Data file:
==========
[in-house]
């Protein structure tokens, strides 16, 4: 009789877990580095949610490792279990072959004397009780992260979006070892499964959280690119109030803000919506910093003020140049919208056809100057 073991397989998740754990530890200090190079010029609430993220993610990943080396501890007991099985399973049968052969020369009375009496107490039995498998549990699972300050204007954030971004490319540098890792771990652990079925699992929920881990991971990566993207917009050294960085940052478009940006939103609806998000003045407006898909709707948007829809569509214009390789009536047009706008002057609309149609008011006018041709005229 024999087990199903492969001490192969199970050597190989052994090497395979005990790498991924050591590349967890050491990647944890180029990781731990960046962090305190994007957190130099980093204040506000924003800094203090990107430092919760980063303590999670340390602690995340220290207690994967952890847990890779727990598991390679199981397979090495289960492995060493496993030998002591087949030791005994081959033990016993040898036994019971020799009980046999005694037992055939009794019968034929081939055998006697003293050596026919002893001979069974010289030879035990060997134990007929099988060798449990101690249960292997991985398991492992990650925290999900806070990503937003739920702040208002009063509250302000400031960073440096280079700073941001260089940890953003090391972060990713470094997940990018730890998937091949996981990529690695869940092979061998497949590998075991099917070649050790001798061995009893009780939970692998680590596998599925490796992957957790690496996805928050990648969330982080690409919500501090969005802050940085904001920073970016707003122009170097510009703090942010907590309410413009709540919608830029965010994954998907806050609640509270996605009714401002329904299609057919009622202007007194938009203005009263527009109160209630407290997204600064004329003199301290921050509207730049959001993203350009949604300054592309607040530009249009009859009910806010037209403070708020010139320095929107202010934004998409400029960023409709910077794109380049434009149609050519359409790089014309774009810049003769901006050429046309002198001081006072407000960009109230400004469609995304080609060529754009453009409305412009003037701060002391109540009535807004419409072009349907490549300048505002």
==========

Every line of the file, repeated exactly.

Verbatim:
[in-house]
């Protein structure tokens, strides 16, 4: 009789877990580095949610490792279990072959004397009780992260979006070892499964959280690119109030803000919506910093003020140049919208056809100057 073991397989998740754990530890200090190079010029609430993220993610990943080396501890007991099985399973049968052969020369009375009496107490039995498998549990699972300050204007954030971004490319540098890792771990652990079925699992929920881990991971990566993207917009050294960085940052478009940006939103609806998000003045407006898909709707948007829809569509214009390789009536047009706008002057609309149609008011006018041709005229 024999087990199903492969001490192969199970050597190989052994090497395979005990790498991924050591590349967890050491990647944890180029990781731990960046962090305190994007957190130099980093204040506000924003800094203090990107430092919760980063303590999670340390602690995340220290207690994967952890847990890779727990598991390679199981397979090495289960492995060493496993030998002591087949030791005994081959033990016993040898036994019971020799009980046999005694037992055939009794019968034929081939055998006697003293050596026919002893001979069974010289030879035990060997134990007929099988060798449990101690249960292997991985398991492992990650925290999900806070990503937003739920702040208002009063509250302000400031960073440096280079700073941001260089940890953003090391972060990713470094997940990018730890998937091949996981990529690695869940092979061998497949590998075991099917070649050790001798061995009893009780939970692998680590596998599925490796992957957790690496996805928050990648969330982080690409919500501090969005802050940085904001920073970016707003122009170097510009703090942010907590309410413009709540919608830029965010994954998907806050609640509270996605009714401002329904299609057919009622202007007194938009203005009263527009109160209630407290997204600064004329003199301290921050509207730049959001993203350009949604300054592309607040530009249009009859009910806010037209403070708020010139320095929107202010934004998409400029960023409709910077794109380049434009149609050519359409790089014309774009810049003769901006050429046309002198001081006072407000960009109230400004469609995304080609060529754009453009409305412009003037701060002391109540009535807004419409072009349907490549300048505002």